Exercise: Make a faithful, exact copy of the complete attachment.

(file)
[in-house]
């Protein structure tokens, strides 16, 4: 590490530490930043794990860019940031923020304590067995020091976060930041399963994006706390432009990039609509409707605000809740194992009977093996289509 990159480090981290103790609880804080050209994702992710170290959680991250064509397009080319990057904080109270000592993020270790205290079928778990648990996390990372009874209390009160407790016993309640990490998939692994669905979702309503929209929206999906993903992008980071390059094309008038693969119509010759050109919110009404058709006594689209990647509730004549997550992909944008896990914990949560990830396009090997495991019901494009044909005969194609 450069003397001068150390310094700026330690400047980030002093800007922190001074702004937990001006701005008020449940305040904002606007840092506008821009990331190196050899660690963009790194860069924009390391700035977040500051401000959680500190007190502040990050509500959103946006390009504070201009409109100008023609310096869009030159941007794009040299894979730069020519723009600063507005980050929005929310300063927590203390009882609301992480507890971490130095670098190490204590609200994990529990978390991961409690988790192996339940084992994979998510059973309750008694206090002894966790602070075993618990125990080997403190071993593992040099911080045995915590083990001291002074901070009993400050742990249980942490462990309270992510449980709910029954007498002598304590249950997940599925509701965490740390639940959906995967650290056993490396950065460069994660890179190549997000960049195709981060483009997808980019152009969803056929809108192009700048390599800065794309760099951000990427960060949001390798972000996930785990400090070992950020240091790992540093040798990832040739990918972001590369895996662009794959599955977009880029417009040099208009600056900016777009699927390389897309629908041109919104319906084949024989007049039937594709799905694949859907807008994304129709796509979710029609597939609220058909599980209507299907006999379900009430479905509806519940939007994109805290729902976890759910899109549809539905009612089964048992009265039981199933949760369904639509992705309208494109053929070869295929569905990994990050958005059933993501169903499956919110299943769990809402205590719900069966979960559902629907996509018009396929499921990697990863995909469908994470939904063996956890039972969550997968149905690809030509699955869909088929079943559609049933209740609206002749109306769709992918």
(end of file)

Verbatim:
[in-house]
């Protein structure tokens, strides 16, 4: 590490530490930043794990860019940031923020304590067995020091976060930041399963994006706390432009990039609509409707605000809740194992009977093996289509 990159480090981290103790609880804080050209994702992710170290959680991250064509397009080319990057904080109270000592993020270790205290079928778990648990996390990372009874209390009160407790016993309640990490998939692994669905979702309503929209929206999906993903992008980071390059094309008038693969119509010759050109919110009404058709006594689209990647509730004549997550992909944008896990914990949560990830396009090997495991019901494009044909005969194609 450069003397001068150390310094700026330690400047980030002093800007922190001074702004937990001006701005008020449940305040904002606007840092506008821009990331190196050899660690963009790194860069924009390391700035977040500051401000959680500190007190502040990050509500959103946006390009504070201009409109100008023609310096869009030159941007794009040299894979730069020519723009600063507005980050929005929310300063927590203390009882609301992480507890971490130095670098190490204590609200994990529990978390991961409690988790192996339940084992994979998510059973309750008694206090002894966790602070075993618990125990080997403190071993593992040099911080045995915590083990001291002074901070009993400050742990249980942490462990309270992510449980709910029954007498002598304590249950997940599925509701965490740390639940959906995967650290056993490396950065460069994660890179190549997000960049195709981060483009997808980019152009969803056929809108192009700048390599800065794309760099951000990427960060949001390798972000996930785990400090070992950020240091790992540093040798990832040739990918972001590369895996662009794959599955977009880029417009040099208009600056900016777009699927390389897309629908041109919104319906084949024989007049039937594709799905694949859907807008994304129709796509979710029609597939609220058909599980209507299907006999379900009430479905509806519940939007994109805290729902976890759910899109549809539905009612089964048992009265039981199933949760369904639509992705309208494109053929070869295929569905990994990050958005059933993501169903499956919110299943769990809402205590719900069966979960559902629907996509018009396929499921990697990863995909469908994470939904063996956890039972969550997968149905690809030509699955869909088929079943559609049933209740609206002749109306769709992918």